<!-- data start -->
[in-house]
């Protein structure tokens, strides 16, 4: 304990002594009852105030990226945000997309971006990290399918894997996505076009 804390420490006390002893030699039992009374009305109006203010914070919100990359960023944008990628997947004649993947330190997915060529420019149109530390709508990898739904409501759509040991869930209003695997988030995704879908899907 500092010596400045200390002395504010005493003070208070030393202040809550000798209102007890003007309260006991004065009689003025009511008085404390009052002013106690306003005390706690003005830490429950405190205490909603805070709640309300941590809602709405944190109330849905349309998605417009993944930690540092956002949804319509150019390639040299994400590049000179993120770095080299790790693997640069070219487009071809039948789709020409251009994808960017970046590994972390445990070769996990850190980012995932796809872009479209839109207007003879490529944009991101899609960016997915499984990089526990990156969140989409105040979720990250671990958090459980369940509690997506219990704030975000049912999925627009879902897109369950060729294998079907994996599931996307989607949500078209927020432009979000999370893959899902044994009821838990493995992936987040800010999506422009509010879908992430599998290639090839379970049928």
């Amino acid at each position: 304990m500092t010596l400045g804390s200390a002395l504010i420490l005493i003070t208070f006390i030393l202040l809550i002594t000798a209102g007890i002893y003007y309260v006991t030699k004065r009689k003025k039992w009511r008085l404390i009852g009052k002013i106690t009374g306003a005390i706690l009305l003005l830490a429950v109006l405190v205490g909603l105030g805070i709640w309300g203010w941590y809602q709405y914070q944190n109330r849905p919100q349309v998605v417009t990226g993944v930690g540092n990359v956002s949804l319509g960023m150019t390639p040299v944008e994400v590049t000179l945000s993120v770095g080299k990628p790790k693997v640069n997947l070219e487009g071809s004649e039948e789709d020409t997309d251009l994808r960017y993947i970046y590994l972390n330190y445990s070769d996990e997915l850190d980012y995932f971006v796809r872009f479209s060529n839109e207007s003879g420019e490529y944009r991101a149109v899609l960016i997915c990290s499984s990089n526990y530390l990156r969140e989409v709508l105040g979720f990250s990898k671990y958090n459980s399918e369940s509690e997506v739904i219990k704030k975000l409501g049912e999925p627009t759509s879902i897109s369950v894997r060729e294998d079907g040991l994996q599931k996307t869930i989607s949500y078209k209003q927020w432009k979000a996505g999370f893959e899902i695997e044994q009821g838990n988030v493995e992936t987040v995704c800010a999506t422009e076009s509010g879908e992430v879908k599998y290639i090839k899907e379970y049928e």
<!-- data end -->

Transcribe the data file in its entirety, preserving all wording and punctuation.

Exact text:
[in-house]
């Protein structure tokens, strides 16, 4: 304990002594009852105030990226945000997309971006990290399918894997996505076009 804390420490006390002893030699039992009374009305109006203010914070919100990359960023944008990628997947004649993947330190997915060529420019149109530390709508990898739904409501759509040991869930209003695997988030995704879908899907 500092010596400045200390002395504010005493003070208070030393202040809550000798209102007890003007309260006991004065009689003025009511008085404390009052002013106690306003005390706690003005830490429950405190205490909603805070709640309300941590809602709405944190109330849905349309998605417009993944930690540092956002949804319509150019390639040299994400590049000179993120770095080299790790693997640069070219487009071809039948789709020409251009994808960017970046590994972390445990070769996990850190980012995932796809872009479209839109207007003879490529944009991101899609960016997915499984990089526990990156969140989409105040979720990250671990958090459980369940509690997506219990704030975000049912999925627009879902897109369950060729294998079907994996599931996307989607949500078209927020432009979000999370893959899902044994009821838990493995992936987040800010999506422009509010879908992430599998290639090839379970049928």
């Amino acid at each position: 304990m500092t010596l400045g804390s200390a002395l504010i420490l005493i003070t208070f006390i030393l202040l809550i002594t000798a209102g007890i002893y003007y309260v006991t030699k004065r009689k003025k039992w009511r008085l404390i009852g009052k002013i106690t009374g306003a005390i706690l009305l003005l830490a429950v109006l405190v205490g909603l105030g805070i709640w309300g203010w941590y809602q709405y914070q944190n109330r849905p919100q349309v998605v417009t990226g993944v930690g540092n990359v956002s949804l319509g960023m150019t390639p040299v944008e994400v590049t000179l945000s993120v770095g080299k990628p790790k693997v640069n997947l070219e487009g071809s004649e039948e789709d020409t997309d251009l994808r960017y993947i970046y590994l972390n330190y445990s070769d996990e997915l850190d980012y995932f971006v796809r872009f479209s060529n839109e207007s003879g420019e490529y944009r991101a149109v899609l960016i997915c990290s499984s990089n526990y530390l990156r969140e989409v709508l105040g979720f990250s990898k671990y958090n459980s399918e369940s509690e997506v739904i219990k704030k975000l409501g049912e999925p627009t759509s879902i897109s369950v894997r060729e294998d079907g040991l994996q599931k996307t869930i989607s949500y078209k209003q927020w432009k979000a996505g999370f893959e899902i695997e044994q009821g838990n988030v493995e992936t987040v995704c800010a999506t422009e076009s509010g879908e992430v879908k599998y290639i090839k899907e379970y049928e």